A former associate director of the National Park Service, Holland served as director of restoration and preservation for the Statue of Liberty-Ellis Island Foundation. This arm of a public/private commission, established by President Reagan in 1982 and chaired by Lee Iacocca, had as its mandate the restoration of the Statue of Liberty and Ellis Island in time for Liberty's 1986 centennial. Based on a diary he kept during his tenure, Holland's densely written account details the pitfalls of private sector involvement in fund-raising for public projects. Clashes erupted between the foundation, the Department of the Interior and the National Park Service, sparked by sharply differing ideological approaches and culminating in a General Accounting Office investigation and congressional hearings. Ultimately, Holland deemed the project a success, but it is his documentation of the problems inherent in public/private sector cooperation that will be greatest interest to historians. Photos not seen by PW. (Apr.)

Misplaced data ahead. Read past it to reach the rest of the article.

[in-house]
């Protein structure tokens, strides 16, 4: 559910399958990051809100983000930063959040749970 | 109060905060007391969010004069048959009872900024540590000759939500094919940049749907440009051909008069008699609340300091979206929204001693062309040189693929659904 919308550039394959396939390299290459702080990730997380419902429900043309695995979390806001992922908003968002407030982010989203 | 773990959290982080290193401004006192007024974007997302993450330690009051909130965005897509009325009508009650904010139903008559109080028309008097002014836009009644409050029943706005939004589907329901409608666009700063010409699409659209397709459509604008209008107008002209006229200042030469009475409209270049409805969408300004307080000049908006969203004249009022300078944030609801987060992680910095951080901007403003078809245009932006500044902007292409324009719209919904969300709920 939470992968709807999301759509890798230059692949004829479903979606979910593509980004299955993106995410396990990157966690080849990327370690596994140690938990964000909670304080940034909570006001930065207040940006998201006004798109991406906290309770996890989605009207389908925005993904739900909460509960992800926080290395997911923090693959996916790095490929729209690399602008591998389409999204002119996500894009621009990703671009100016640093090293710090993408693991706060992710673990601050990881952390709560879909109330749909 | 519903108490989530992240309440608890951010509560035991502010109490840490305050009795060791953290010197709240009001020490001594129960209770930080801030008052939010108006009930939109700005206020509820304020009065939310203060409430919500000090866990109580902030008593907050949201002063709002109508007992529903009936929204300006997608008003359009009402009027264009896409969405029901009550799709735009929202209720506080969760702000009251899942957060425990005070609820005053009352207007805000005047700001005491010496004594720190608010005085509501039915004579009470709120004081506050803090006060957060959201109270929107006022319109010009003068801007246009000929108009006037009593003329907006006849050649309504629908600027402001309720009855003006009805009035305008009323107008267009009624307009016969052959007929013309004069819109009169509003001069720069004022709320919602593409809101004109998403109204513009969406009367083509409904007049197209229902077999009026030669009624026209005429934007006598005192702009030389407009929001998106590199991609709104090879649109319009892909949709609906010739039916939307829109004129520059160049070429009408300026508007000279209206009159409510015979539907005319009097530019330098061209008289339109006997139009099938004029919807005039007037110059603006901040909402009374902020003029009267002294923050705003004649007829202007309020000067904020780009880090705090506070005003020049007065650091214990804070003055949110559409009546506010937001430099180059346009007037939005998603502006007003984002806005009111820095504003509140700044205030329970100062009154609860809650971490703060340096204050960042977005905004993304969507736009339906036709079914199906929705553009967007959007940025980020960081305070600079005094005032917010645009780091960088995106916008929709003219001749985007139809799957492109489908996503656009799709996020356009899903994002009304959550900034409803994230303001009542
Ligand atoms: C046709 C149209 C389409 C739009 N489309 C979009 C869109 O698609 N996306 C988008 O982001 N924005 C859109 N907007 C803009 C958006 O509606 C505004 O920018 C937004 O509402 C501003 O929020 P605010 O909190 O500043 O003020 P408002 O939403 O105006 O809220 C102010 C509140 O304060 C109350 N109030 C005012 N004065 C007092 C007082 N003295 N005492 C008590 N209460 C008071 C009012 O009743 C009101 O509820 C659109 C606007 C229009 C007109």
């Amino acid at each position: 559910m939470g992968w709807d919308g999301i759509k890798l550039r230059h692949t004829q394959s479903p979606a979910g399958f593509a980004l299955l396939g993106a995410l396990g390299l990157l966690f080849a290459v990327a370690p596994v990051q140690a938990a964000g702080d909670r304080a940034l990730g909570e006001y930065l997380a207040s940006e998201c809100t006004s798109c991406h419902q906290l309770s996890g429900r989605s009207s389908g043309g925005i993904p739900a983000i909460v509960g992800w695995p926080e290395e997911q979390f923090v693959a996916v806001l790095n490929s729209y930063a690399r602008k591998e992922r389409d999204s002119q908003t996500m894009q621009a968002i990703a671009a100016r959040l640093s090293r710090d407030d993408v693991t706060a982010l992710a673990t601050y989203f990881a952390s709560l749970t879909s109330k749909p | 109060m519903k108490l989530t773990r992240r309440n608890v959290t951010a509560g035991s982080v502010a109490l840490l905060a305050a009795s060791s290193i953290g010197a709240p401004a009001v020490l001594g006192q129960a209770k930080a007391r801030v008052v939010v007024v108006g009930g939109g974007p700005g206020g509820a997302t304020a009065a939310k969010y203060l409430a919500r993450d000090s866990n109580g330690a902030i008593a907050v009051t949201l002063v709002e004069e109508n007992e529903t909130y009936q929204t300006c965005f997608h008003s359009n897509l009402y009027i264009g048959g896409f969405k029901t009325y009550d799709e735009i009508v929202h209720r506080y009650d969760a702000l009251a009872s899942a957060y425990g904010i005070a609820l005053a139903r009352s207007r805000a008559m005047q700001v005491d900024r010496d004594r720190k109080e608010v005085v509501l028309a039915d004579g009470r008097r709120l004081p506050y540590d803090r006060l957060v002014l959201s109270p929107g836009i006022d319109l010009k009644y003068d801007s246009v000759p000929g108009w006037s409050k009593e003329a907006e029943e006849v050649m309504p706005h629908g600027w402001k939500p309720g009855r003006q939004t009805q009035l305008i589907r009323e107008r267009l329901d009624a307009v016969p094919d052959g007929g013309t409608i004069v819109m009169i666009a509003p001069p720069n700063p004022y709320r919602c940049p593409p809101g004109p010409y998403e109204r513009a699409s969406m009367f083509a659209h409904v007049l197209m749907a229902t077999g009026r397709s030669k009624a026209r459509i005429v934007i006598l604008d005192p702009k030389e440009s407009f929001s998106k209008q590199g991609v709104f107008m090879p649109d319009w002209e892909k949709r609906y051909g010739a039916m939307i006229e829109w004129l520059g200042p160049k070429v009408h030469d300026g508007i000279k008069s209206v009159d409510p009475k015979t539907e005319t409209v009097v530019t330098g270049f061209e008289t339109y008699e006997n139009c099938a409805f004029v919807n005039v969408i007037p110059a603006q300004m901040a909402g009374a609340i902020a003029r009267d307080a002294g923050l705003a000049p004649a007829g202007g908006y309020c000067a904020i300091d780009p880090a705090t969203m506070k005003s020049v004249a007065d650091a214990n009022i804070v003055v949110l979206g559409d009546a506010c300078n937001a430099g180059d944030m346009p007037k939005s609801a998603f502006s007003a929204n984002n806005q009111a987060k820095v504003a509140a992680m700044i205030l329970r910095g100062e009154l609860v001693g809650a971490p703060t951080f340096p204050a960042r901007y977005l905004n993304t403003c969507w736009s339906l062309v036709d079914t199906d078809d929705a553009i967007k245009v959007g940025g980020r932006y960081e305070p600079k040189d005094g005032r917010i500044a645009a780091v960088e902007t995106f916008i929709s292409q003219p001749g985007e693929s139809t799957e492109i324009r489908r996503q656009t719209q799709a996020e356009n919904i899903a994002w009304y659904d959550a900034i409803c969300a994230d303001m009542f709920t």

Reviewed on: 02/01/1993 Release date: 02/01/1993 Genre: Nonfiction
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